A deadly amphibian disease called severe Perkinsea infections, or SPI, is the cause of many large-scale frog die-offs in the United States, according to a new study by the US Geological Survey.
NOAA Fisheries researchers and colleagues at the New England Aquarium have developed a new model to improve estimates of abundance and population trends of endangered North Atlantic right whales, which have declined in numbers and productivity in recent years. Between 1990 and 2010 abundance increased to 482 animals, but since 2010 the numbers have declined to 458 in 2015, with 14 known deaths this year. The findings were published in the journal Ecology and Evolution.
A new method for analyzing a living being chemical compositions is tested in Andean plants and attest the genesis of species by means of geographic isolation. Scientific article published August 2017 by Brazilian researchers is based on the analysis of chemical compounds which express specific biogeographic trends at the evolutionary process, validating a Smithsonian hypothesis on the evolution of the genus Espeletia in the process.
Sushi is sublime. Just fresh fish and seasoned rice in its simplest form served one on top of the other, or rolled up with some veggies in a seaweed wrapper. But creates the subtle interplay of flavors in your tuna nigiri? Take a deep dive into the chemistry of rice, fish and seaweed in this video from Reactions: https://youtu.be/6F_OWtoTTrA
ETH researchers have discovered a new method to design stable foams. Their findings could make beer froth and ice cream last longer -- and revolutionise construction materials such as concrete.
Researchers from the Department of Food Science (FOOD) at the University of Copenhagen in Denmark are the first in the world to have analysed whole grains with long near-infrared wavelengths using a new type of light source, the supercontinuum laser. The research has significance for our knowledge of food ingredients and may, for example, eventually lead to better quality of bread and beer.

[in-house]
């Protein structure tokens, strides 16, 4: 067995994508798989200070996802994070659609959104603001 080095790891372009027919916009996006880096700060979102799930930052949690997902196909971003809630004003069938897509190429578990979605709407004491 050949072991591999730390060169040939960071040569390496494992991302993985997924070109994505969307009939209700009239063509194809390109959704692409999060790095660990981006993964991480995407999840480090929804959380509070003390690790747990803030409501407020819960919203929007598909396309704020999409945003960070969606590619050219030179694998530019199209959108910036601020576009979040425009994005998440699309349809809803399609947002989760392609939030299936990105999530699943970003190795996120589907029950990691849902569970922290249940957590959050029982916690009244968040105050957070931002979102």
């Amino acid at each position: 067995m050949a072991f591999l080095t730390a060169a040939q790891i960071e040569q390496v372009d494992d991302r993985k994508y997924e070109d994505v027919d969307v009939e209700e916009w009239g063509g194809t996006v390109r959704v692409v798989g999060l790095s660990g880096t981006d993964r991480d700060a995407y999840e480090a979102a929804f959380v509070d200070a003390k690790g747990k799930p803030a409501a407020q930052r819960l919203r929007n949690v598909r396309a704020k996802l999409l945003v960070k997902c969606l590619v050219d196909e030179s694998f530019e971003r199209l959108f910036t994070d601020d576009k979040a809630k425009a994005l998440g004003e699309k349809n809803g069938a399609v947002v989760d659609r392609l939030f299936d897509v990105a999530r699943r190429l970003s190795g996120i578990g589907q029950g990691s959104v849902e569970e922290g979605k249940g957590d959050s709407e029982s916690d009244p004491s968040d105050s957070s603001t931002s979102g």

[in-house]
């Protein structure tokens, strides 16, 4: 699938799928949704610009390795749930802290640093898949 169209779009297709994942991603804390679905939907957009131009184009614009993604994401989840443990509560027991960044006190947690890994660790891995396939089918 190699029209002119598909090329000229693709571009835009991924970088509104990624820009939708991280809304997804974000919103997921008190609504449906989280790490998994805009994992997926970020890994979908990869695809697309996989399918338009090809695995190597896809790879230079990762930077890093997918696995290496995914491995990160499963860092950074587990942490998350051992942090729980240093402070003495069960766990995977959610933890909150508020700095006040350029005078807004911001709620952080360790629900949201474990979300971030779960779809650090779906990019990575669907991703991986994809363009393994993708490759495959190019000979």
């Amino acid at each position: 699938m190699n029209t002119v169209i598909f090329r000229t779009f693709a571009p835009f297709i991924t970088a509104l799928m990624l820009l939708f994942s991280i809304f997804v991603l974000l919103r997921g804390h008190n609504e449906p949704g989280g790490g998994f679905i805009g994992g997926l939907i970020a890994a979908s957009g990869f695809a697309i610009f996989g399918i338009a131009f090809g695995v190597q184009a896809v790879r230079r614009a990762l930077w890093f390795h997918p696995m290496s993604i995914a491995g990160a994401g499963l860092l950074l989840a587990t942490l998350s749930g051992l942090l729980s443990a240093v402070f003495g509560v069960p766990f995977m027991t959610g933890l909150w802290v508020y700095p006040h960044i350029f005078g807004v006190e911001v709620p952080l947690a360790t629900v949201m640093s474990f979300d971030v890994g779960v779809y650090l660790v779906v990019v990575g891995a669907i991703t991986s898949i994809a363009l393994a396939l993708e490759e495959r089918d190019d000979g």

New England has been losing forestland to development at a rate of 65 acres per day, according to a new report released today by the Harvard Forest, a research institute of Harvard University, and a team of authors from across the region. Public funding for land protection has also been steadily declining in all six New England states and is now half what it was at its 2008 peak; with land conservation trends following suit.
To provide a vital scientific foundation for conservation efforts, an international team has conducted a genetic analysis comparing queen conch at 19 sites throughout the Caribbean. Their findings, published Sept. 19 in the journal Diversity and Distributions, will help scientists understand how local subpopulations of conch are fragmented throughout the Caribbean, an essential first step needed to develop effective science-driven management plans and practices.
A single species gave rise to 220 more and two distinct lineages of oaks -- red oaks and white oaks -- that moved through the boreal zone to populate large swaths of the continent all the way into Mexico. These two findings -- simultaneous evolutionary diversification in the red and white oaks, each following the same geographic routes; and two relatively recent origins of the Mexican oaks -- are a surprise conclusion to a scientific mystery.
In the US, therapeutic horseback riding offers equine-assisted therapy to diverse populations who have anxiety disorders. Veterans diagnosed with post-traumatic stress disorder often are prescribed this type of therapy to cope with anxiety, but little is known about how these programs affect the stress levels in horses. Now, a University of Missouri study has revealed that horses ridden by veterans with PTSD did not have undue physiological stress responses while participating in a therapy program.